Background: Social factors and physical pain are related bidirectionally and as a function of temperament and disease processes, but the relevance of this to population research is unknown. We developed social-pain clusters, or groups that were similar with regard to social and pain characteristics, in a large, population-based cohort of women with breast cancer, evaluating associations of resulting clusters with sociodemographic factors and mortality.
Methods: The study population included 4,279 women from the Pathways Study, a prospective cohort study of women diagnosed from 2006-2013 with stages I-IV breast cancer in Kaiser Permanente Northern California, who provided data on social (social integration, social well-being, loneliness, social well-being) and bodily pain measures at study baseline. Measures included the Medical Outcomes Study Social Support survey, the Functional Assessment of Cancer Therapy, a single-item measure of loneliness from the Center for Epidemiologic Studies-Depression measure, and a previously derived measure of social integration (Kroenke et al.). We used latent class analysis to develop social-pain clusters and used BIC criteria to select the optimal number of clusters. We further evaluated associations of age, race/ethnicity, education, and income with clusters in multivariate-adjusted logistic regression analyses, with adjustment for depressive symptoms, and also evaluated associations of clusters with mortality using Cox models.
Results: Cluster analysis produced three clusters including a “resilient” cluster characterized by low social and pain symptomatology (including 30% of study participants), a “distressed” cluster characterized by high symptomatology (20% of participants), and an intermediate cluster characterized by high pain and compromised social function but otherwise high support (50% of participants). Sociodemographic factors associated with higher odds of categorization in the distressed (vs. resilient) cluster included age (OR=1.04, 95% CI: 1.02-1.05), income <$25K (OR=9.30, 95% CI: 5.72-15.13), API race/ethnicity (OR=2.51, 95% CI: 1.72-3.67), and graduate-level education (OR=1.60, 95% CI: 1.16-2.22). Age, low income, and API race/ethnicity were also related to higher odds of categorization in the intermediate (vs. resilient) cluster. However, those in the distressed (HR=1.38, 95% CI: 1.06-1.80), but not intermediate (HR=1.05, CI: 0.83-1.33), cluster had a higher risk of overall mortality.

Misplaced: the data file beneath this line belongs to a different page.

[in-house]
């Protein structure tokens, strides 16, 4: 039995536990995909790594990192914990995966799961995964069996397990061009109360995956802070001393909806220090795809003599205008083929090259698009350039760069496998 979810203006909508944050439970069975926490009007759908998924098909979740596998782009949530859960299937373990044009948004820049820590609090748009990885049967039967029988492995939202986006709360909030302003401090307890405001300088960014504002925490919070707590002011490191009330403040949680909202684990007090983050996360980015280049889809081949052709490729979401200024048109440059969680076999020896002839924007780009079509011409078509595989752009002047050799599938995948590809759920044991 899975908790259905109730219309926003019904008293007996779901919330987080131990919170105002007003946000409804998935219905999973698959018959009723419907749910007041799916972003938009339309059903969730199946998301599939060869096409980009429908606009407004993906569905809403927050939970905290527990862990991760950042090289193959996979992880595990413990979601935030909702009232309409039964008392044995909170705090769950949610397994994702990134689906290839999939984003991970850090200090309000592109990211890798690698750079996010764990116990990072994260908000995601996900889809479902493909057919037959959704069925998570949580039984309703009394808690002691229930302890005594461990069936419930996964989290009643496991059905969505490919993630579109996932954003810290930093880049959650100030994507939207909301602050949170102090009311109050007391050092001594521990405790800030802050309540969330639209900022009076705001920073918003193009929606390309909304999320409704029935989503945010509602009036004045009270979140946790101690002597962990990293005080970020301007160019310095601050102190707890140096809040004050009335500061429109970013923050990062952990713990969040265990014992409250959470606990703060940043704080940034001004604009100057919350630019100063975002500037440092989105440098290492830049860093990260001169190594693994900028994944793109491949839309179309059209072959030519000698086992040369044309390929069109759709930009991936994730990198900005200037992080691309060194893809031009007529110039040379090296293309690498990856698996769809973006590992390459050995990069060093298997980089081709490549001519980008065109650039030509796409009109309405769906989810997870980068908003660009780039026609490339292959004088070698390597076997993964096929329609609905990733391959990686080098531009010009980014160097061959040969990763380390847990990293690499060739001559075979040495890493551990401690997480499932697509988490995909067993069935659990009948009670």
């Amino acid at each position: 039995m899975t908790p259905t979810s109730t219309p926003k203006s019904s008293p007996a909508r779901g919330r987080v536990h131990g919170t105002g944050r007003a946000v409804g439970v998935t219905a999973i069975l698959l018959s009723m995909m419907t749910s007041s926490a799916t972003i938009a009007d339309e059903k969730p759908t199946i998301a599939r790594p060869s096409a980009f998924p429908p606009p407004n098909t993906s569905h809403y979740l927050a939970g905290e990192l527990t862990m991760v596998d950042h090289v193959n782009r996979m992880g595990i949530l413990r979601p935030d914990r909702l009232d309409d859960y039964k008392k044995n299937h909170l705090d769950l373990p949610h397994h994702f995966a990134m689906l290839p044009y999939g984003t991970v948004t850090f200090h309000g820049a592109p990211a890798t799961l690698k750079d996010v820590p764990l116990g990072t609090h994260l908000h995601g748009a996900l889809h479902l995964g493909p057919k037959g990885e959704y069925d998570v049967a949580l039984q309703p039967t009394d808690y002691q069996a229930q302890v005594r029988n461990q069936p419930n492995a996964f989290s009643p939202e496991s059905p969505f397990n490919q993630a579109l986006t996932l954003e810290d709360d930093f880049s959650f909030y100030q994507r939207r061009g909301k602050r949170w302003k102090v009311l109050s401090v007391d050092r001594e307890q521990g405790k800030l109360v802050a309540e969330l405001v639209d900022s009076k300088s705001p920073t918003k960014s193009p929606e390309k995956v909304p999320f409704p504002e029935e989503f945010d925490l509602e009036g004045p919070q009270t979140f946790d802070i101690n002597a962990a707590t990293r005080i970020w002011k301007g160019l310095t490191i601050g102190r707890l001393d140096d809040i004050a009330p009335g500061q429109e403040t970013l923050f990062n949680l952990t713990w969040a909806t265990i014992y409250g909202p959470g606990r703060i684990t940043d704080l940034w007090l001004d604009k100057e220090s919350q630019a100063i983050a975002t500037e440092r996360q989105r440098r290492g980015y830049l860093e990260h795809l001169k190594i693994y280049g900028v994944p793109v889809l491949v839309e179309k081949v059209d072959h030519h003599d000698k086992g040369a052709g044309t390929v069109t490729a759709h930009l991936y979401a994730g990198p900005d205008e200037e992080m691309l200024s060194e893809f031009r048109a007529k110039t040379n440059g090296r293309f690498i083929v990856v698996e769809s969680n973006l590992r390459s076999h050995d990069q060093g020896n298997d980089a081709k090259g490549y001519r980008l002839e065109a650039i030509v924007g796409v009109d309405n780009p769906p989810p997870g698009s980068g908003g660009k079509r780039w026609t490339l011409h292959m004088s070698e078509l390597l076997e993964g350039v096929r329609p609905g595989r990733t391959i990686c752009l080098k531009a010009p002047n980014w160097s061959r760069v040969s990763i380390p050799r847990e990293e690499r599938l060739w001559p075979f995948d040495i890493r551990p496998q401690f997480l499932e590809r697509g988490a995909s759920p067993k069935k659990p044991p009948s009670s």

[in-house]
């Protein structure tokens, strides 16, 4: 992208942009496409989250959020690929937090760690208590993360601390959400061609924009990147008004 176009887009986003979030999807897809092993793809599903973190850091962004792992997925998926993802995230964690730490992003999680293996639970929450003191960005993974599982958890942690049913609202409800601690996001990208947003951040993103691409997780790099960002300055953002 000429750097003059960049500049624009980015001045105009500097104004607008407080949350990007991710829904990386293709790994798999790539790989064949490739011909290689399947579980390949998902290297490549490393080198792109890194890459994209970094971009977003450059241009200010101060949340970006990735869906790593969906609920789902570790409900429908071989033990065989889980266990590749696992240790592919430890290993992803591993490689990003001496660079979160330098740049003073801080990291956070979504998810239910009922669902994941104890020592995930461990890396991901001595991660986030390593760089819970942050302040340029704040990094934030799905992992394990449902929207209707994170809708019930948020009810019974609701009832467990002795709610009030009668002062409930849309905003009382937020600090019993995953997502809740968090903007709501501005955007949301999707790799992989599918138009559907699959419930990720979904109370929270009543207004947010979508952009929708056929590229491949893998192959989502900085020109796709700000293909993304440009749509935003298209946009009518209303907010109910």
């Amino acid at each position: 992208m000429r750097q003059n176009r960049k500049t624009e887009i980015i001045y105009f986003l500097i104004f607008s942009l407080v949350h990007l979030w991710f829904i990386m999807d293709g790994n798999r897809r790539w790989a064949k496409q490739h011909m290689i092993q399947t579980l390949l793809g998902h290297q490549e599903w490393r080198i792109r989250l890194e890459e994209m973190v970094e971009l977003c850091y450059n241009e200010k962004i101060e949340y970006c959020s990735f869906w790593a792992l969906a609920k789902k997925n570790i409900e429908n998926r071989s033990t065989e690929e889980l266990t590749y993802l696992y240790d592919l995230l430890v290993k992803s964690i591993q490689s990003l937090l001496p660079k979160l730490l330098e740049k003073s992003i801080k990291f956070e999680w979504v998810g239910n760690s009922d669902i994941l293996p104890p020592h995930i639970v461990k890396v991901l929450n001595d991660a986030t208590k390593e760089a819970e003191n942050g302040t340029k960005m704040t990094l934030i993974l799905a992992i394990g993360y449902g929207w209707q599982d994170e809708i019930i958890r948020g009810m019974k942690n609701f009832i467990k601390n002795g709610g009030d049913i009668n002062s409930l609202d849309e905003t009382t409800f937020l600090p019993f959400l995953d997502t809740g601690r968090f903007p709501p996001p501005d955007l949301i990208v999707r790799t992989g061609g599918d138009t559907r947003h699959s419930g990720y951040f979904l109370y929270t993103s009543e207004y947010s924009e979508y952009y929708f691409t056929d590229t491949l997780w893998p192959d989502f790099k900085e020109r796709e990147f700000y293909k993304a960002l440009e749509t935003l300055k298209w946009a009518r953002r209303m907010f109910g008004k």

Conclusions: Age, low income, and API race/ethnicity predicted higher social and pain symptomatology in a population-based breast cancer cohort, independent of depressive symptoms. The clustering of these symptoms was related to higher overall mortality.
Reference: Kroenke CH, Kwan ML, Neugut AI, Ergas IJ, Wright JD, Caan BJ, Hershman D, Kushi LH. Social networks, social support mechanisms, and quality of life after breast cancer diagnosis. Breast Cancer Res Treat 2013;139(2):515-27.
Citation Format: Candyce H. Kroenke, Stacey Alexeeff, Scarlett Lin Gomez, Marilyn L. Kwan, Lawrence H. Kushi. Social-pain clusters in diverse women with breast cancer, and associations with sociodemographic factors and mortality [abstract]. In: Proceedings of the Eleventh AACR Conference on the Science of Cancer Health Disparities in Racial/Ethnic Minorities and the Medically Underserved; 2018 Nov 2-5; New Orleans, LA. Philadelphia (PA): AACR; Cancer Epidemiol Biomarkers Prev 2020;29(6 Suppl):Abstract nr A079.